Wednesday, October 23, 2013


The Woodcutter's Dinnertime
By Paul Tristram

The Woodcutter listened to the whistle
that signalled his dinnertime to begin.
He wiped his brow with his handkerchief
and then his sweat soaked bearded chin.
He placed his axe over his shoulder
walked slowly over to the workmen’s shed.
He took his sandwich box out of his locker
tied his handkerchief around his head.
He went outside and sat on some logs
then lovingly thought of his dear home.
On his rare days off from his hard work
he had built it, every beam and stone.
The flowers upon his big oaken table
he himself had picked every single one.
On the walls he placed some paintings
over the fireplace hung his fathers gun.
He thought excitedly of the next day
for it would certainly change his life.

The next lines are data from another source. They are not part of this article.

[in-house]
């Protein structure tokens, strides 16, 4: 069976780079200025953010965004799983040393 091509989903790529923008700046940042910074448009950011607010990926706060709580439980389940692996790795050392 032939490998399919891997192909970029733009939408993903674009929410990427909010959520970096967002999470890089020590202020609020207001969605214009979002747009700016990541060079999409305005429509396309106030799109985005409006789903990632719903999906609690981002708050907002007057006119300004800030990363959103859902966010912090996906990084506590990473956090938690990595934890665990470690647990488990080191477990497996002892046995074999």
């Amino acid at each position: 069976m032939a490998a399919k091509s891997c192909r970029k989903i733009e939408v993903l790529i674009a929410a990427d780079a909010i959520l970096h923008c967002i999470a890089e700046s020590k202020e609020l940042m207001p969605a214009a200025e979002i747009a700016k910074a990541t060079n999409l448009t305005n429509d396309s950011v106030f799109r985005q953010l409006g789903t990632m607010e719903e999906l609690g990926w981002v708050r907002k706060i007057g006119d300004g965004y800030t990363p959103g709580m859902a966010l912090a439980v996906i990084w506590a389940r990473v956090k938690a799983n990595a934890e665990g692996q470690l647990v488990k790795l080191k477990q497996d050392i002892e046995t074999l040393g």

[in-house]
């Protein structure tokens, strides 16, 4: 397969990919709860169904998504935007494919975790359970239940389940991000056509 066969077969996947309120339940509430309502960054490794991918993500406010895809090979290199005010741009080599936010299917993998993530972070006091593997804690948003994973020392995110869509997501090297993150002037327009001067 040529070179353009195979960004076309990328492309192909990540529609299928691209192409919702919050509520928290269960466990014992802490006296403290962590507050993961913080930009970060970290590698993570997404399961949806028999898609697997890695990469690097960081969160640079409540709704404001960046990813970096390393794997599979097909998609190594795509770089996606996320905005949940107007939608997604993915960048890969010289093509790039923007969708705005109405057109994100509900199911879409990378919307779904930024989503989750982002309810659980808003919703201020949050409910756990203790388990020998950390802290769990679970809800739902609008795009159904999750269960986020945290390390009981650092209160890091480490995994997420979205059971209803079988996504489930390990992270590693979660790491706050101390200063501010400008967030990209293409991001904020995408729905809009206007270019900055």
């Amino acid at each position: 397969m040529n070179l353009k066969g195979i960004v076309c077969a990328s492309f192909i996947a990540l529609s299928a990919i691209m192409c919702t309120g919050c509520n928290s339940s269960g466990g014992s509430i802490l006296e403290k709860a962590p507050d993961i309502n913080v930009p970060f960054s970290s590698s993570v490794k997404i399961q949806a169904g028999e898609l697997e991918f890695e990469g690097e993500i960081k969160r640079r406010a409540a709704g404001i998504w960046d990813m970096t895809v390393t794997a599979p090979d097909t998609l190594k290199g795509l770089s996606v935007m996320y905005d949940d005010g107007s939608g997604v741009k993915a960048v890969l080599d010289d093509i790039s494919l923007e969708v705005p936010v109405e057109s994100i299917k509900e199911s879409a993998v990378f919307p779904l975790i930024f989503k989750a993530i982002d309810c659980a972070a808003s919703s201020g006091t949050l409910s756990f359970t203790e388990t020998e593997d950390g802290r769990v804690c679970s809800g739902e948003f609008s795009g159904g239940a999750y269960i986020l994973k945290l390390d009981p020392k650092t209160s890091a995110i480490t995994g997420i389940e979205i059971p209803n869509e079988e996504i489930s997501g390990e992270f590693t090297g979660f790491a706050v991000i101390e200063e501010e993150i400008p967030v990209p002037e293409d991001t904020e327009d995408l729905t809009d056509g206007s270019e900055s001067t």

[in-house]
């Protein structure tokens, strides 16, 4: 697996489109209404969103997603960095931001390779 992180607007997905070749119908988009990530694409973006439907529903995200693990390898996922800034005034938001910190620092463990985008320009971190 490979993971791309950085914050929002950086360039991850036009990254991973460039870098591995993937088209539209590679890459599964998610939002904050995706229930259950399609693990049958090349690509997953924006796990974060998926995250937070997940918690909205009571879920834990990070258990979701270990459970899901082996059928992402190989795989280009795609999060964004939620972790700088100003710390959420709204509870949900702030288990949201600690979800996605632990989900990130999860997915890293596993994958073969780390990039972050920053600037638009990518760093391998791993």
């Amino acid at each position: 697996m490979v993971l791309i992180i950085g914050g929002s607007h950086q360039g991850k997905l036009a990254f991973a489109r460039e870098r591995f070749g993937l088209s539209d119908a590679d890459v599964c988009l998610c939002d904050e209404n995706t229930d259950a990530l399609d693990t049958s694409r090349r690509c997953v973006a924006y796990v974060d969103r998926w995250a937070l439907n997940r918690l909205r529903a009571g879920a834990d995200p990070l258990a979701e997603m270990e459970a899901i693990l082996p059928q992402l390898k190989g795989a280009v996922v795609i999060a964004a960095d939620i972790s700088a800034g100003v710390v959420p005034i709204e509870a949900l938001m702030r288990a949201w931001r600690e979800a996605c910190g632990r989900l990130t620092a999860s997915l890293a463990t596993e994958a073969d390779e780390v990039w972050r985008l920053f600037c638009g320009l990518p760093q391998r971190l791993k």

Tomorrow at last would be market day
and there he was to go to find a wife.
He thought of the yet unknown woman
hoping she would be happy in his home.
How nice to hear singing and laughter
after living so very long upon his own.
But there his thoughts came to a stop
for the work time whistle was blown.
So he once again set about his hard work
with no more time for thoughts of home.

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Paul Tristram is a Welsh writer who has poems, short stories and sketches published in many publications around the world, he yearns to tattoo porcelain bridesmaids instead of digging empty graves for innocence at midnight, this too may pass, yet.


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